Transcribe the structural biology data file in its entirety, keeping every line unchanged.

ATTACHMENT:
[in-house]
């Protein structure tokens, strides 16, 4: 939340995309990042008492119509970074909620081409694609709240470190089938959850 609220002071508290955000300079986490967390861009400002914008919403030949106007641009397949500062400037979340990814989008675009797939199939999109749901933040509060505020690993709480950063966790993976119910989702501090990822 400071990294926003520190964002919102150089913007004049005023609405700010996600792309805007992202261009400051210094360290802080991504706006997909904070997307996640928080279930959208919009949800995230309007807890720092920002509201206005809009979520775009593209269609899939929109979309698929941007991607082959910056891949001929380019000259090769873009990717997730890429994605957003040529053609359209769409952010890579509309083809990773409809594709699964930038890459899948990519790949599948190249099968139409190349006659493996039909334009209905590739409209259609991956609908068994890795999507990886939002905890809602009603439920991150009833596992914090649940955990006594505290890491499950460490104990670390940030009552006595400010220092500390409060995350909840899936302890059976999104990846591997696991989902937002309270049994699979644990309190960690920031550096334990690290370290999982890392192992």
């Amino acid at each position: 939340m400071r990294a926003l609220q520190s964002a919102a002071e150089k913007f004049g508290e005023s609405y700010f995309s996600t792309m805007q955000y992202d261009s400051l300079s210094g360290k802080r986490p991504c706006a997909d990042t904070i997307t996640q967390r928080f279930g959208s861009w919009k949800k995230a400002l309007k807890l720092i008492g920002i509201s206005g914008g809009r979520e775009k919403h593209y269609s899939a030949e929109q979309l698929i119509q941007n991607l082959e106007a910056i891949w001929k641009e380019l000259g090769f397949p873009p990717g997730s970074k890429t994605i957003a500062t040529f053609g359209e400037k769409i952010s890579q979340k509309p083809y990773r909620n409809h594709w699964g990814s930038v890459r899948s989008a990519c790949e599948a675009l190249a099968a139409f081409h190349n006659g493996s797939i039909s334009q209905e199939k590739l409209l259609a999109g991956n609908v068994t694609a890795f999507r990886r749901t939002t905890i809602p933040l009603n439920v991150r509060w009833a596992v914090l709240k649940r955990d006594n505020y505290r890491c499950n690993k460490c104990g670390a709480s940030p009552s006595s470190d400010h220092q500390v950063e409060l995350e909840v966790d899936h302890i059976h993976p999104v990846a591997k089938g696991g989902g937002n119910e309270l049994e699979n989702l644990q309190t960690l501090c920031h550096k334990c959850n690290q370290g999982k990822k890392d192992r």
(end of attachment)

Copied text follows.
[in-house]
């Protein structure tokens, strides 16, 4: 939340995309990042008492119509970074909620081409694609709240470190089938959850 609220002071508290955000300079986490967390861009400002914008919403030949106007641009397949500062400037979340990814989008675009797939199939999109749901933040509060505020690993709480950063966790993976119910989702501090990822 400071990294926003520190964002919102150089913007004049005023609405700010996600792309805007992202261009400051210094360290802080991504706006997909904070997307996640928080279930959208919009949800995230309007807890720092920002509201206005809009979520775009593209269609899939929109979309698929941007991607082959910056891949001929380019000259090769873009990717997730890429994605957003040529053609359209769409952010890579509309083809990773409809594709699964930038890459899948990519790949599948190249099968139409190349006659493996039909334009209905590739409209259609991956609908068994890795999507990886939002905890809602009603439920991150009833596992914090649940955990006594505290890491499950460490104990670390940030009552006595400010220092500390409060995350909840899936302890059976999104990846591997696991989902937002309270049994699979644990309190960690920031550096334990690290370290999982890392192992």
């Amino acid at each position: 939340m400071r990294a926003l609220q520190s964002a919102a002071e150089k913007f004049g508290e005023s609405y700010f995309s996600t792309m805007q955000y992202d261009s400051l300079s210094g360290k802080r986490p991504c706006a997909d990042t904070i997307t996640q967390r928080f279930g959208s861009w919009k949800k995230a400002l309007k807890l720092i008492g920002i509201s206005g914008g809009r979520e775009k919403h593209y269609s899939a030949e929109q979309l698929i119509q941007n991607l082959e106007a910056i891949w001929k641009e380019l000259g090769f397949p873009p990717g997730s970074k890429t994605i957003a500062t040529f053609g359209e400037k769409i952010s890579q979340k509309p083809y990773r909620n409809h594709w699964g990814s930038v890459r899948s989008a990519c790949e599948a675009l190249a099968a139409f081409h190349n006659g493996s797939i039909s334009q209905e199939k590739l409209l259609a999109g991956n609908v068994t694609a890795f999507r990886r749901t939002t905890i809602p933040l009603n439920v991150r509060w009833a596992v914090l709240k649940r955990d006594n505020y505290r890491c499950n690993k460490c104990g670390a709480s940030p009552s006595s470190d400010h220092q500390v950063e409060l995350e909840v966790d899936h302890i059976h993976p999104v990846a591997k089938g696991g989902g937002n119910e309270l049994e699979n989702l644990q309190t960690l501090c920031h550096k334990c959850n690290q370290g999982k990822k890392d192992r």